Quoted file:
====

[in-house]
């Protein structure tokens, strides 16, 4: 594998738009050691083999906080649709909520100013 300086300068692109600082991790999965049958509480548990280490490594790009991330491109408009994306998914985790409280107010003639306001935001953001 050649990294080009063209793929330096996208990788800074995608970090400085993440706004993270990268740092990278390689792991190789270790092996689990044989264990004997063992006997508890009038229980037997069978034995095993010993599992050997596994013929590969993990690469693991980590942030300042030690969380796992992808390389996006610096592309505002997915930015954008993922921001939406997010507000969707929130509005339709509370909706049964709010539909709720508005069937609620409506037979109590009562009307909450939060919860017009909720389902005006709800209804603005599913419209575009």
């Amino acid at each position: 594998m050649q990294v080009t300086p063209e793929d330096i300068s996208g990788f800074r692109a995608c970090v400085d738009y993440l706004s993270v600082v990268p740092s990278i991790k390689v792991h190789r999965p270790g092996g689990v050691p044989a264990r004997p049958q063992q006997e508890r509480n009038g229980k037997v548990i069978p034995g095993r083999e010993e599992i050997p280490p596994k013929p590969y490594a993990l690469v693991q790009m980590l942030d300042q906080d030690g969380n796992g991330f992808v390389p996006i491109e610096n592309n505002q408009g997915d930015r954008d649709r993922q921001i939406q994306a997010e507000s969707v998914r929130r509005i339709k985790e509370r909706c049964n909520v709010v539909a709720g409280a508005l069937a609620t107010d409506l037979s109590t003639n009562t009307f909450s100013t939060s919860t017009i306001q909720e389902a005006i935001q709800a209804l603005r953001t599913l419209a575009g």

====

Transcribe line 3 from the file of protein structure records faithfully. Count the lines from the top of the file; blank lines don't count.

């Amino acid at each position: 594998m050649q990294v080009t300086p063209e793929d330096i300068s996208g990788f800074r692109a995608c970090v400085d738009y993440l706004s993270v600082v990268p740092s990278i991790k390689v792991h190789r999965p270790g092996g689990v050691p044989a264990r004997p049958q063992q006997e508890r509480n009038g229980k037997v548990i069978p034995g095993r083999e010993e599992i050997p280490p596994k013929p590969y490594a993990l690469v693991q790009m980590l942030d300042q906080d030690g969380n796992g991330f992808v390389p996006i491109e610096n592309n505002q408009g997915d930015r954008d649709r993922q921001i939406q994306a997010e507000s969707v998914r929130r509005i339709k985790e509370r909706c049964n909520v709010v539909a709720g409280a508005l069937a609620t107010d409506l037979s109590t003639n009562t009307f909450s100013t939060s919860t017009i306001q909720e389902a005006i935001q709800a209804l603005r953001t599913l419209a575009g």